The bright red cover, stamped in black and gold, overflows with decorative components. Its embellishments includes patterned borders, a central band of wallpaper-like floral design, a vignette of a church inset at the lower right hand corner with its own black border, and ornate gold letters sprouting scrolls and curlicues. The book was also issued in dark brown cloth stamped in black and gold.

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The Poetical Works of Alice and Phoebe Cary

Cary, Alice, 1820-1871, and Cary, Phoebe, 1824-1871. The Poetical Works of Alice and Phoebe Cary. Boston, New York, Houghton, Mifflin and Co., 1891.

The Public Library of Cincinnati and Hamilton County,
Rare Books and Special Collections

The poetry of the Cary sisters remained popular twenty years after their deaths, when this black and gold stamped volume was published. The tapestry-like design of the cover consists of two vertical bands of decorative pattern, one patterned in black motifs, and one in gold. Above the bands, the artistically-lettered title sits over a thin horizontal gold line.

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Glimpses of Unfamiliar Japan by Lafcadio Hearn

Hearn, Lafcadio, 1850-1904. Glimpses of Unfamiliar Japan. Boston and New York: Houghton, Mifflin and Company; Cambridge: The Riverside Press, 1894.

The Public Library of Cincinnati and Hamilton County,
Rare Books and Special Collections.

Lafcadio Hearn worked for the Cincinnati Enquirer and the Cincinnati Commercial from 1872-1877. He traveled as a journalist, seeking an escape from Western materialism. In 1890, he settled in Japan, where he became a Japanese citizen and married a Japanese wife. Taking the name Yakumo Koizumi, he taught English and wrote about his new country.

The elegant binding for Hearn’s first book about Japan was planned by the eminent Boston artist, Sarah Wyman Whitman. Whitman created a stylized but simple lettering as part of the decorative bamboo design stamped in silver on black cloth.

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Their Wedding Journey by William Dean Howells

Howells, William Dean, 1837-1920. Their Wedding Journey. Boston: Houghton, Mifflin, 1895.

This title, first published in 1884, was issued later with a characteristically subtle and elegant cover designed by the artist Sarah Wyman Whitman.

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Gleanings in Buddha Fields by Lafcadio Hearn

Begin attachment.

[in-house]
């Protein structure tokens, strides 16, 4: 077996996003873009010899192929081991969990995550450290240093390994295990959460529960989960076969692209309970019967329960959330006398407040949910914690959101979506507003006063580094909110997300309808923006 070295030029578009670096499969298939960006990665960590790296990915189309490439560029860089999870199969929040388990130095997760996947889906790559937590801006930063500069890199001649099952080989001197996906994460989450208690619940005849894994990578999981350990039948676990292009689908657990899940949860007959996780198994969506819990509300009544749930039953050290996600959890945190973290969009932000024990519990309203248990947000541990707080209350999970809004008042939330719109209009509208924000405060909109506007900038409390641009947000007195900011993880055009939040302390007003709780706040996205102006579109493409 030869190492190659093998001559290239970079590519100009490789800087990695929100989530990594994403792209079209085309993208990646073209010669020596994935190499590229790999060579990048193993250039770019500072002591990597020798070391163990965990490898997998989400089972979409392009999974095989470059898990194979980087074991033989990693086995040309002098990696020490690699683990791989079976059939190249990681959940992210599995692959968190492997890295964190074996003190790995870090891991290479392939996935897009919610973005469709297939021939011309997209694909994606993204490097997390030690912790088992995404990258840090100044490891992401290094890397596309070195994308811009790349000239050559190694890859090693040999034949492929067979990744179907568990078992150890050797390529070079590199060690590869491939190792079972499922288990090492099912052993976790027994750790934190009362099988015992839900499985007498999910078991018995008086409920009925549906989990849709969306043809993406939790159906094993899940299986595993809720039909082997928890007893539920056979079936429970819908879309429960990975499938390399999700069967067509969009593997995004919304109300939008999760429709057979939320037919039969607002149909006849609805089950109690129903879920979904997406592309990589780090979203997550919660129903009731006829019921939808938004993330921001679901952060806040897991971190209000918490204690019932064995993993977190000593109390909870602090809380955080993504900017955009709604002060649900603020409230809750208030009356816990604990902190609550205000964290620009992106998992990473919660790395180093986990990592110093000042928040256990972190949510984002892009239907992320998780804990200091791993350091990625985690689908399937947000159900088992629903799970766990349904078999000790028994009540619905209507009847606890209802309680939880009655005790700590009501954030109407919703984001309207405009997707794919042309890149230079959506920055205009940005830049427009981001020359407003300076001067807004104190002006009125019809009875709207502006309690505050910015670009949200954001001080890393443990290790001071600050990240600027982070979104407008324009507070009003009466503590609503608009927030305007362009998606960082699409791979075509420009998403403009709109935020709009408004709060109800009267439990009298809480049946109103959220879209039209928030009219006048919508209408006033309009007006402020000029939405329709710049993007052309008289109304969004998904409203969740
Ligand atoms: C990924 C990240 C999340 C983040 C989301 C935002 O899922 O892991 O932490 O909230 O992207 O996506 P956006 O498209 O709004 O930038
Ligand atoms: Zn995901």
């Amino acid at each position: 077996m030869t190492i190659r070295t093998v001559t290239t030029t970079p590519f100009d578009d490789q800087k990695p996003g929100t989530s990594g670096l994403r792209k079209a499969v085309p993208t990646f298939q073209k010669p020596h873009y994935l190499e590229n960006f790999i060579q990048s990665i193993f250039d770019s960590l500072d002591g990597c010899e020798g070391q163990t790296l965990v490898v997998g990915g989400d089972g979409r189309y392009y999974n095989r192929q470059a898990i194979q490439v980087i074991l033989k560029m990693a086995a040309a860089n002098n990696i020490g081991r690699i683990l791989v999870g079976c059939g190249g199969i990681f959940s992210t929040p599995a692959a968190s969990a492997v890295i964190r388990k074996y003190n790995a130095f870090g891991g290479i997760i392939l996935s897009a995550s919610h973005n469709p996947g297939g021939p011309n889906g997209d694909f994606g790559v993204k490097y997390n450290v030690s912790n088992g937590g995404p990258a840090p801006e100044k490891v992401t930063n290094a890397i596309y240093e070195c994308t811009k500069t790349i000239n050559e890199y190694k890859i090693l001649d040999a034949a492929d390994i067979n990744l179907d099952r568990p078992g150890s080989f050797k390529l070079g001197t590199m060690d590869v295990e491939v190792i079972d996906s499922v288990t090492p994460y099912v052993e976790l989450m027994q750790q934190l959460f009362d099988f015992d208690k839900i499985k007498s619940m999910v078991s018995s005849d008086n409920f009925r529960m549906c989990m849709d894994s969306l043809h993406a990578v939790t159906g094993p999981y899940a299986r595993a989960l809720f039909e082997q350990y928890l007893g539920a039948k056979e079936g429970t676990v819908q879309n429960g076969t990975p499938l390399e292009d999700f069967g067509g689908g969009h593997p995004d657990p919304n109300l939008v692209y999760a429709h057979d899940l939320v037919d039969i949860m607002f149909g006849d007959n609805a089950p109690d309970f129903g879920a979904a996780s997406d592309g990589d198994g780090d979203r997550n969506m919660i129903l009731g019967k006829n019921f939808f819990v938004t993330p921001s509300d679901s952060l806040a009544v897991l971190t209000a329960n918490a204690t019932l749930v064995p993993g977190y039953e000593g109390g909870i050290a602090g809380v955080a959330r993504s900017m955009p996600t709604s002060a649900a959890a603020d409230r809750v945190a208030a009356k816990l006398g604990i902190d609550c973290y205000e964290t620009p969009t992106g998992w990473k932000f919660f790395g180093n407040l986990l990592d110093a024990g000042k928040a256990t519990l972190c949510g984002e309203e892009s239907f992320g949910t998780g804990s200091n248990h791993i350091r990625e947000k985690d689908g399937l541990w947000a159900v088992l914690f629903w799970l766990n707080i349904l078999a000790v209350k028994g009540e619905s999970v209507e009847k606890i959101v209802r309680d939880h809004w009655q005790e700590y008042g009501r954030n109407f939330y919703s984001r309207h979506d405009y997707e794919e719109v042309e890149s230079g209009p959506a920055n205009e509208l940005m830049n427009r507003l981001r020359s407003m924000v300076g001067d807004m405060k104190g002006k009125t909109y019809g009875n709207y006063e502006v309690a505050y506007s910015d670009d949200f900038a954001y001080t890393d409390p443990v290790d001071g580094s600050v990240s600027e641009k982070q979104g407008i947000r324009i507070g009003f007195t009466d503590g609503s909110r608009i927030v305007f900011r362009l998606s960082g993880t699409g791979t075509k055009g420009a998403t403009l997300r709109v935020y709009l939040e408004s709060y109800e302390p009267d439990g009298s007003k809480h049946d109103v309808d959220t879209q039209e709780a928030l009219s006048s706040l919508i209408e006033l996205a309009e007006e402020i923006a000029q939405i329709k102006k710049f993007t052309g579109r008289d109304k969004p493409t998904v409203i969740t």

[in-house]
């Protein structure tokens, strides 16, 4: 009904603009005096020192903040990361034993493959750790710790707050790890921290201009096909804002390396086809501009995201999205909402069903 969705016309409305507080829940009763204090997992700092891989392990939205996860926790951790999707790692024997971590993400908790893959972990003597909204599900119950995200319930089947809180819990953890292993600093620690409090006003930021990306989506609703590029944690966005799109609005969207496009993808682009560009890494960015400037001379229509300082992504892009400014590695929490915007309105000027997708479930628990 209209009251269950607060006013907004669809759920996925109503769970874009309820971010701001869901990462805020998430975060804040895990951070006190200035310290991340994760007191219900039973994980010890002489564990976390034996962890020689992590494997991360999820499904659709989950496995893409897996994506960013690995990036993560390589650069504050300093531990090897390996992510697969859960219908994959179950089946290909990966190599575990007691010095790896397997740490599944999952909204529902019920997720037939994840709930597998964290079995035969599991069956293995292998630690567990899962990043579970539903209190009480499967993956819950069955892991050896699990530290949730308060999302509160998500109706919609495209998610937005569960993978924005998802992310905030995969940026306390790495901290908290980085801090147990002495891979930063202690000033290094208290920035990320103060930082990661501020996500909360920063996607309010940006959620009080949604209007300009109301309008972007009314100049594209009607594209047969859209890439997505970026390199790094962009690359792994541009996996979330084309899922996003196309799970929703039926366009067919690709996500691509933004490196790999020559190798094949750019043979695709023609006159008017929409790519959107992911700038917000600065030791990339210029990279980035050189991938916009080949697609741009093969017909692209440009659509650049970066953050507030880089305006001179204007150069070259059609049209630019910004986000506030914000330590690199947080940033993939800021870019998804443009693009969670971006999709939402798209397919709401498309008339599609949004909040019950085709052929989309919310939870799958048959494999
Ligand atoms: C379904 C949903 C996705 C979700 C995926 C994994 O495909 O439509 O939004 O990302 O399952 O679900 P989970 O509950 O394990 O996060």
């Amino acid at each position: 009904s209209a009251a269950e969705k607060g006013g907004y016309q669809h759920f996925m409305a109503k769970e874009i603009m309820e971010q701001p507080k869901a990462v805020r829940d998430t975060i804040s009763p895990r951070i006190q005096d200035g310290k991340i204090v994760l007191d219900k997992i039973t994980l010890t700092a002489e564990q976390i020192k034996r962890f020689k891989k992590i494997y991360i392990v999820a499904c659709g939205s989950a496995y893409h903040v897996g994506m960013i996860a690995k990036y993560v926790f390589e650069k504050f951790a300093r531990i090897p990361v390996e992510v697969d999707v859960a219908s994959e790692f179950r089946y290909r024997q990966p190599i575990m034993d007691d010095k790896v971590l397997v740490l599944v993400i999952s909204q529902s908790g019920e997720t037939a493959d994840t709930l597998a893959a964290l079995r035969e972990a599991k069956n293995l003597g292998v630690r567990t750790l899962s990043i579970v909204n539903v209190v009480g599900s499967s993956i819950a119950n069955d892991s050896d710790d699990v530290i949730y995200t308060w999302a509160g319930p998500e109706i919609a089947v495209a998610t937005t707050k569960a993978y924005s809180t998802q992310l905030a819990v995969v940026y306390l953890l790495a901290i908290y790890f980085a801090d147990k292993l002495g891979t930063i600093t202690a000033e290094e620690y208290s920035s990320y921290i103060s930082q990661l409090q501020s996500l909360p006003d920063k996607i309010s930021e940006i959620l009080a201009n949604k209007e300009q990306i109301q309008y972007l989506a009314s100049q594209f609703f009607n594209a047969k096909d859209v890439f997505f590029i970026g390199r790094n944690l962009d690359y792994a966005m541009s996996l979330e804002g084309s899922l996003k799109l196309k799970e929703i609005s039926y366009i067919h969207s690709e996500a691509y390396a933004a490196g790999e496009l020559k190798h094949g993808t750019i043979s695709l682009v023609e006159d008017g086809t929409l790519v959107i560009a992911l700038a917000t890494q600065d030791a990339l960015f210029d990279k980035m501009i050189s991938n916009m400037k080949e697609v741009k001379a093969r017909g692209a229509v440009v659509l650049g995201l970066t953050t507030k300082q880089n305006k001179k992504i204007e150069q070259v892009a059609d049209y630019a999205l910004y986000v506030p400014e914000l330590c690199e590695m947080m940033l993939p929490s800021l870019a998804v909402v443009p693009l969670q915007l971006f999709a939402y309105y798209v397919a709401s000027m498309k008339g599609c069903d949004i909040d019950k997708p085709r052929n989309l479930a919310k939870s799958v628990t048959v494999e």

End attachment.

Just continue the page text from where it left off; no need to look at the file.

Hearn, Lafcadio, 1850-1904. Gleanings in Buddha Fields; Studies of Hand and Soul in the Far East. Boston and New York: Houghton, Mifflin and Company; Cambridge: The Riverside Press, 1897.

The Public Library of Cincinnati and Hamilton County,
Rare Books and Special Collections.

Hearn shared his love of Japanese life and culture with the West through his writings. This is a book of essays and sketches, Hearn’s third title about Japan.

The simple but exquisite gold-stamped binding on blue cloth was designed by Sarah Wyman Whitman.

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The Wife of His Youth by Charles W. Chesnutt

Chesnutt, Charles W[addell], 1858-1932. The Wife of His Youth, and Other Stories of the Color Line. Houghton, Mifflin and company, Boston and New York, 1899.

Cleveland Public Library

A Cleveland native, Chesnutt moved to the South with his family as a child, where by age sixteen he became a teacher, and by nineteen was made assistant principal of the New Fayetteville State Normal School. In 1883, he moved to New York to work as a reporter, and later as a columnist. By 1887 he had returned to Cleveland, where he studied law and was admitted to the Ohio bar. The same year, the Atlantic Monthly published his early “conjure” stories. He served as a court reporter to support his family and writing.

This collection of short stories, published the same year as The Conjure Woman, received a favorable critical response. It was a significant achievement to have the work of an African-American succeed with a prestigious, white, Boston publisher.
The initials of the artist-designer, “BWT,” can be seen amid the graceful swirls stamped in red on a rose pink cloth cover. The ornamentation on this notable binding recalls a traditional Celtic knot design. Distinctive, gold-stamped lettering completes the elegant design.

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The Conjure Woman by Charles W. Chesnutt

Chesnutt, Charles W[addell], 1858-1932. The Conjure Woman, Boston: Houghton, Mifflin and Co., 1899.

Ohioana Library Association.

This title is the first book of stories by the first nationally recognized African-American novelist. Aunt Peggy is the “conjurer” depicted in these tales of American slavery. Published in March 1899, this collection of stories was at the head of the bestseller list in Cleveland within the first months of its release.

The sophisticated design of this binding features white, red, black, and gold stamping over brown cloth. A horizontal band across the top of the cover is formed by three blocks, each with a single figure over a brilliant red background. The rabbit and the old man pictured in these blocks reflect the folk-like quality of the stories. The title and the author’s name are simply, but elegantly, lettered in gold. The brown of the bookcloth gives color to the old man’s face.

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Shadowings by Lafcadio Hearn

Hearn, Lafcadio, 1850-1904. Shadowings. Boston: Little, Brown and Company, 1900.

The Public Library of Cincinnati and Hamilton County